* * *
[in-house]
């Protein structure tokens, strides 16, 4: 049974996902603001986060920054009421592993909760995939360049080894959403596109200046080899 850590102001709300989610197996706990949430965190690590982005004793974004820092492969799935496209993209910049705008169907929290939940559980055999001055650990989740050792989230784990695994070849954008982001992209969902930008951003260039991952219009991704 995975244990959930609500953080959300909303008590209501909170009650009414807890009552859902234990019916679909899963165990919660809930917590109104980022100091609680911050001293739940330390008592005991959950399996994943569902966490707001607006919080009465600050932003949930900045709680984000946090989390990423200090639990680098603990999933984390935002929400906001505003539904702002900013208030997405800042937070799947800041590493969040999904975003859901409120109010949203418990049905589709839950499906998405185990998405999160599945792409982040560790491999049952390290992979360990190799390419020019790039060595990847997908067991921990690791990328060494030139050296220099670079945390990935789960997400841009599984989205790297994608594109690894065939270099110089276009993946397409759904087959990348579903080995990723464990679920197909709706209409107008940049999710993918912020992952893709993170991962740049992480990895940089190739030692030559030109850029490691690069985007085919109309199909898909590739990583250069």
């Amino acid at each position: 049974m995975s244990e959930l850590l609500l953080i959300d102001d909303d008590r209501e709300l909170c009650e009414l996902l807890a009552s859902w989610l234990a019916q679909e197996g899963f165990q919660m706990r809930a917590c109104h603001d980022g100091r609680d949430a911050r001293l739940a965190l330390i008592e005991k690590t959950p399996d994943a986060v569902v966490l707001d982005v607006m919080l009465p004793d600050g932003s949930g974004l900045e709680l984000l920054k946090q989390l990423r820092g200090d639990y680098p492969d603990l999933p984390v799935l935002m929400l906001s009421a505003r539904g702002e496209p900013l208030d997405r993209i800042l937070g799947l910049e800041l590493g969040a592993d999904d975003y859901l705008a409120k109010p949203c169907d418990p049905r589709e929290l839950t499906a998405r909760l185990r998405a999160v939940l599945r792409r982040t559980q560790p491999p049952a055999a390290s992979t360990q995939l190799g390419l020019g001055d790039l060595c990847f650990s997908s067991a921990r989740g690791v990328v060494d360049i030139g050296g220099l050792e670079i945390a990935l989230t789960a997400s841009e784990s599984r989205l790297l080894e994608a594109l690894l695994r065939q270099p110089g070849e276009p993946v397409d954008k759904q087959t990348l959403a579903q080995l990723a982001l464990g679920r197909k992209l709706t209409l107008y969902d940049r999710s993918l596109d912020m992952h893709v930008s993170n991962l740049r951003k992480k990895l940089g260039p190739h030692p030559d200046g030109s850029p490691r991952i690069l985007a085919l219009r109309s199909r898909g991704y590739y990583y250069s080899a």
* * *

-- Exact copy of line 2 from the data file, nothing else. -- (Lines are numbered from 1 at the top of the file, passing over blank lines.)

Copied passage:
């Protein structure tokens, strides 16, 4: 049974996902603001986060920054009421592993909760995939360049080894959403596109200046080899 850590102001709300989610197996706990949430965190690590982005004793974004820092492969799935496209993209910049705008169907929290939940559980055999001055650990989740050792989230784990695994070849954008982001992209969902930008951003260039991952219009991704 995975244990959930609500953080959300909303008590209501909170009650009414807890009552859902234990019916679909899963165990919660809930917590109104980022100091609680911050001293739940330390008592005991959950399996994943569902966490707001607006919080009465600050932003949930900045709680984000946090989390990423200090639990680098603990999933984390935002929400906001505003539904702002900013208030997405800042937070799947800041590493969040999904975003859901409120109010949203418990049905589709839950499906998405185990998405999160599945792409982040560790491999049952390290992979360990190799390419020019790039060595990847997908067991921990690791990328060494030139050296220099670079945390990935789960997400841009599984989205790297994608594109690894065939270099110089276009993946397409759904087959990348579903080995990723464990679920197909709706209409107008940049999710993918912020992952893709993170991962740049992480990895940089190739030692030559030109850029490691690069985007085919109309199909898909590739990583250069």